The Boyle Heights food scene is frequently mentioned in “best of LA” lists, and tasty dishes by up-and-coming local chefs have been profiled on national and international TV programs. Most recently, a number of Eastside eateries are at the heart of two new documentary series currently streaming.
Several Boyle Heights food makers are featured in the latest season of Broken Bread, the series by famed Koren American Chef Roy Choi, for KCET and Tastemade. Episode 2, “Food as Resistance,” looks at how Milpa Grille challenges the concept of traditional Mexican food with a menu focused on corn, squash and beans. It also shows how the restaurant on César Chávez Ave. functions as a host to other pop-up businesses like Macheen – chef Jonathan Pérez’ pop-up operation, also featured in the program.
Premiering last month on HBO Max, an episode of Take Out With Lisa Ling explores how Boyle Height became a refuge for Japanese Americans who were interned during World War II. During the episode, the journalist visits Otomisan, the local restaurant believed to be the last remaining Japanese diner in Los Angeles that was recently listed as a historic-cultural monument.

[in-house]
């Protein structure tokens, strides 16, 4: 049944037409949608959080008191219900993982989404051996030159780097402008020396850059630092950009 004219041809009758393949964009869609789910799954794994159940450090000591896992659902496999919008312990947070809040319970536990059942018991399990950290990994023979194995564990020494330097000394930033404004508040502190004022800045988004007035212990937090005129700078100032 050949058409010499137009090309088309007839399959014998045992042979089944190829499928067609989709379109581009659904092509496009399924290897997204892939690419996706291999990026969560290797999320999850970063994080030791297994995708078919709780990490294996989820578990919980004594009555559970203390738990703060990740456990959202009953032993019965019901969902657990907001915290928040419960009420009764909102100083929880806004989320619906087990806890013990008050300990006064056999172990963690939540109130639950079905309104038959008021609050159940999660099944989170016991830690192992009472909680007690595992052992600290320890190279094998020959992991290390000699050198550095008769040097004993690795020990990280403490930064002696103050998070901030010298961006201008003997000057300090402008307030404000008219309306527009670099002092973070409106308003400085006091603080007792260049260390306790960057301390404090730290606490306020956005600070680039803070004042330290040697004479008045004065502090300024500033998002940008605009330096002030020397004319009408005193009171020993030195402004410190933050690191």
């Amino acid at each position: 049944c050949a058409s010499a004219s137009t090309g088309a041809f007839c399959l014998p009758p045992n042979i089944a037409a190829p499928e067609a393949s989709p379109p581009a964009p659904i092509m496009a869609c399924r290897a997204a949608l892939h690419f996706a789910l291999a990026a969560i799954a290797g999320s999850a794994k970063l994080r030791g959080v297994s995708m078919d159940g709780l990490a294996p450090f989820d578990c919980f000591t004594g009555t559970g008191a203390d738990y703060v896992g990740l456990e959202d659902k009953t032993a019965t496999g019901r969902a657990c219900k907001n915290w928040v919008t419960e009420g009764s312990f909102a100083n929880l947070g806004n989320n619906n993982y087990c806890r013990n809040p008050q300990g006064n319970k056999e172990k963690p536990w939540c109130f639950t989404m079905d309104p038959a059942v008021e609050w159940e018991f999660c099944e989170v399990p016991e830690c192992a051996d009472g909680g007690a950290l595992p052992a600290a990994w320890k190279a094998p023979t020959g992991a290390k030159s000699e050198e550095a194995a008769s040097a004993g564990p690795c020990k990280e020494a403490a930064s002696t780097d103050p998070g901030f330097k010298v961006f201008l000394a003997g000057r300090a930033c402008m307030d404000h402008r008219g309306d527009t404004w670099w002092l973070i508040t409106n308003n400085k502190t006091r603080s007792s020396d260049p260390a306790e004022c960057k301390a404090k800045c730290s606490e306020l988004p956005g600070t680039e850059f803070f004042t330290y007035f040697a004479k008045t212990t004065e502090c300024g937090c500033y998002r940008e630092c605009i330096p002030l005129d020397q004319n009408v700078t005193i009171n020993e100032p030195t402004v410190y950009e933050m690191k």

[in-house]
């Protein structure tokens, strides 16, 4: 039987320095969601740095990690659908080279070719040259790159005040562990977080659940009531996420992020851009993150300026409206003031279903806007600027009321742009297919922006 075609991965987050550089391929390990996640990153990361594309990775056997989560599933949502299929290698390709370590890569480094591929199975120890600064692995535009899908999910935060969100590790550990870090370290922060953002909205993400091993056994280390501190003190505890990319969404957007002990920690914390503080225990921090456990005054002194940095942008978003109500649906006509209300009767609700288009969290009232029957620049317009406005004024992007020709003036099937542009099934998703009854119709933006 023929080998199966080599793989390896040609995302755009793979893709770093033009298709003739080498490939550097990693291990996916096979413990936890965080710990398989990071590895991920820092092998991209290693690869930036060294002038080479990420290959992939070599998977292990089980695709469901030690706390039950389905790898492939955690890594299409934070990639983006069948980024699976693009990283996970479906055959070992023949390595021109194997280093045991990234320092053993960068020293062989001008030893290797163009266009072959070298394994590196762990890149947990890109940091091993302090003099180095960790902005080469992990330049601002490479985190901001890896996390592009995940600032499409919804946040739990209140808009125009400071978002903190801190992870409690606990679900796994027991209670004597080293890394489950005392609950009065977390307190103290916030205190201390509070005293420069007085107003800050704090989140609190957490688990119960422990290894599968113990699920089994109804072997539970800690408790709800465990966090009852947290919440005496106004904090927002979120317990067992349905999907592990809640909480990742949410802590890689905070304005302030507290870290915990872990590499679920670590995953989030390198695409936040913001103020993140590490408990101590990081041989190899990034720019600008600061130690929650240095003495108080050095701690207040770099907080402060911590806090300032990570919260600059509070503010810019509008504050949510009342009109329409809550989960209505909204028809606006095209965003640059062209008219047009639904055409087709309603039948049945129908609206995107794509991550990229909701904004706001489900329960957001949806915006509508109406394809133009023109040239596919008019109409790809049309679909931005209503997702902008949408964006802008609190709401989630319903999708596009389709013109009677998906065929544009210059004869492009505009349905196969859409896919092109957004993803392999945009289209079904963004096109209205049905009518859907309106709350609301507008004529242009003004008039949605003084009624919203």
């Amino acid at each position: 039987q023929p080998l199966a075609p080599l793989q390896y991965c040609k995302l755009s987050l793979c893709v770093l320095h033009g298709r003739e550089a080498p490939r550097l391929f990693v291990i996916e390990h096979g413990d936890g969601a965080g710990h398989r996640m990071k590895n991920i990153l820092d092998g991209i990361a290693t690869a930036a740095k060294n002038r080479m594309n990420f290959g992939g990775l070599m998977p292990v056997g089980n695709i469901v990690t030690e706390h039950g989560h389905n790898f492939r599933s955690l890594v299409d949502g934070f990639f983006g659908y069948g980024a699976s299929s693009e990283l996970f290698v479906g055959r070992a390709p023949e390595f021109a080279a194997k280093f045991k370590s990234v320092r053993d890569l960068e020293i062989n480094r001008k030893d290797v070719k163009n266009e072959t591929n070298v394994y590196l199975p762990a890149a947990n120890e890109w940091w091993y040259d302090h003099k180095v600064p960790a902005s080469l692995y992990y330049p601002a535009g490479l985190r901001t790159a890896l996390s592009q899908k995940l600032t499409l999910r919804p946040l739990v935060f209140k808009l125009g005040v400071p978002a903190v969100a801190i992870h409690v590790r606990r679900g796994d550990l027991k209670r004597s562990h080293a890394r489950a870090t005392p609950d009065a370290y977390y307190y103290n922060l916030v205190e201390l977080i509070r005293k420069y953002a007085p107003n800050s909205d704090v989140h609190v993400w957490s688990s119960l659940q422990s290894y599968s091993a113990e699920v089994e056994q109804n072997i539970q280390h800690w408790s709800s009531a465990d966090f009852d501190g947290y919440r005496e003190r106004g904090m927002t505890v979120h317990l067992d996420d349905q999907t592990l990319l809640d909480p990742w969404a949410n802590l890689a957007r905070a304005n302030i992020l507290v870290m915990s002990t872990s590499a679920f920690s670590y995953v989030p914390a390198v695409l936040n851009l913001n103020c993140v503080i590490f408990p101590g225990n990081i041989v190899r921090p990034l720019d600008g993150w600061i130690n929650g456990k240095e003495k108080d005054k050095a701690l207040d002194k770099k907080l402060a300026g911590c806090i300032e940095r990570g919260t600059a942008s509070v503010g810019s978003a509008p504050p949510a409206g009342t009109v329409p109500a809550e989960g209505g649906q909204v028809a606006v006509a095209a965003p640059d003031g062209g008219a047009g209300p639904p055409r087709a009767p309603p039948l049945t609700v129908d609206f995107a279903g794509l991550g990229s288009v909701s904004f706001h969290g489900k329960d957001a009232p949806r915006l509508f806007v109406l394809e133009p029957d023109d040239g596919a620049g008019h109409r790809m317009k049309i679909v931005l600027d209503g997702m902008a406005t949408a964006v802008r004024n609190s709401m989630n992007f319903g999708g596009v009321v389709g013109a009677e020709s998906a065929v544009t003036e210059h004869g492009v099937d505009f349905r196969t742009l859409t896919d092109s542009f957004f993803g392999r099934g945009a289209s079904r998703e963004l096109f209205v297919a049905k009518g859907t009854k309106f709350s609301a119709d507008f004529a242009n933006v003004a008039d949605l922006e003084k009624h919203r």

“It has become not only a symbol of resilience, but a symbol of unity,” Ling said in an interview with NBC News. In her visit she chats with Otomisan owner Yayoi Watanabe and says she has taken on a role akin to the “community’s Japanese mom.”
The episode also features East Los Musubi, a local pop-up by Doreen Nakama and Adam Martinez that serves variations on a dish created by Japanese Hawaiians after the war. During a recent promotional visit to Jimmy Kimmel Live, Ling offered some Flaming Hot Cheetos Musubi to the host and his sidekick Guillermo, as documented by LA Taco.
Broken Bread’s “Food as Resistance” episode will next air on Monday Feb 14 a 7 pm on PBS SoCal. It also streams on the PBS app and is available online for a limited time on KCET.org. Take Out With Lisa Ling streams on HBO Max.